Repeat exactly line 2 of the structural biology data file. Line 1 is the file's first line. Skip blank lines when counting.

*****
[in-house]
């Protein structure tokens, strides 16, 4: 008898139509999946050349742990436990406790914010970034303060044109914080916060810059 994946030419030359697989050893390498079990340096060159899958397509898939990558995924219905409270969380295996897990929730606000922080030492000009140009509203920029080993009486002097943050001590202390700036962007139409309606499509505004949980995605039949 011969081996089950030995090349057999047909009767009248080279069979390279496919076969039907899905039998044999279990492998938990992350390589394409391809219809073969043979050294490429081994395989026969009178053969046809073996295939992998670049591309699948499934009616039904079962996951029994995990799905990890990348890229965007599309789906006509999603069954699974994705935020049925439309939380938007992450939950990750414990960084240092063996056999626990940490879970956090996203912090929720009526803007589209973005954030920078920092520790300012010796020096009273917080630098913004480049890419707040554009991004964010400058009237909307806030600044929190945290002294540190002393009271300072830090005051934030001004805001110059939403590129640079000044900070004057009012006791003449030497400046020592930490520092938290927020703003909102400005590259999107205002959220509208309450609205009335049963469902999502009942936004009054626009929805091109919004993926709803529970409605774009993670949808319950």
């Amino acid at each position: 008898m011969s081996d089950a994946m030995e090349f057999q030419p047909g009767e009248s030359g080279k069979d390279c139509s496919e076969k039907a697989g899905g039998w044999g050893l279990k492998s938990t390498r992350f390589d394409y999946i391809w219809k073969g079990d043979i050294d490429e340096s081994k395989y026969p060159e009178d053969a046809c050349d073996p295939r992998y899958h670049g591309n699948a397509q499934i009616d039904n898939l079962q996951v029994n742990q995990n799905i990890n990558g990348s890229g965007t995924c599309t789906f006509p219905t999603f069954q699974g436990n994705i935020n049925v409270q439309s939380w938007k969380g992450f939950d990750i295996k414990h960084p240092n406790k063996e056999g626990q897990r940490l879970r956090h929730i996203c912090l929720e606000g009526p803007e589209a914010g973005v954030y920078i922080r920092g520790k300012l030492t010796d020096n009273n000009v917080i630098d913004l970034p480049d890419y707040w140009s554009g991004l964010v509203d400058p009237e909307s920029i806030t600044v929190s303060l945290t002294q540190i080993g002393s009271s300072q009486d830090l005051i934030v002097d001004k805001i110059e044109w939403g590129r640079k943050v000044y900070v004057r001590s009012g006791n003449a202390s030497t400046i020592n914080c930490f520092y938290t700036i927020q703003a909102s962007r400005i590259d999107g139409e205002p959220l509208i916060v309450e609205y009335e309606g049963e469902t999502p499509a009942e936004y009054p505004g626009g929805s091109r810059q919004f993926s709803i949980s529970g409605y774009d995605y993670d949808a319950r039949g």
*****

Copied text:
């Protein structure tokens, strides 16, 4: 008898139509999946050349742990436990406790914010970034303060044109914080916060810059 994946030419030359697989050893390498079990340096060159899958397509898939990558995924219905409270969380295996897990929730606000922080030492000009140009509203920029080993009486002097943050001590202390700036962007139409309606499509505004949980995605039949 011969081996089950030995090349057999047909009767009248080279069979390279496919076969039907899905039998044999279990492998938990992350390589394409391809219809073969043979050294490429081994395989026969009178053969046809073996295939992998670049591309699948499934009616039904079962996951029994995990799905990890990348890229965007599309789906006509999603069954699974994705935020049925439309939380938007992450939950990750414990960084240092063996056999626990940490879970956090996203912090929720009526803007589209973005954030920078920092520790300012010796020096009273917080630098913004480049890419707040554009991004964010400058009237909307806030600044929190945290002294540190002393009271300072830090005051934030001004805001110059939403590129640079000044900070004057009012006791003449030497400046020592930490520092938290927020703003909102400005590259999107205002959220509208309450609205009335049963469902999502009942936004009054626009929805091109919004993926709803529970409605774009993670949808319950």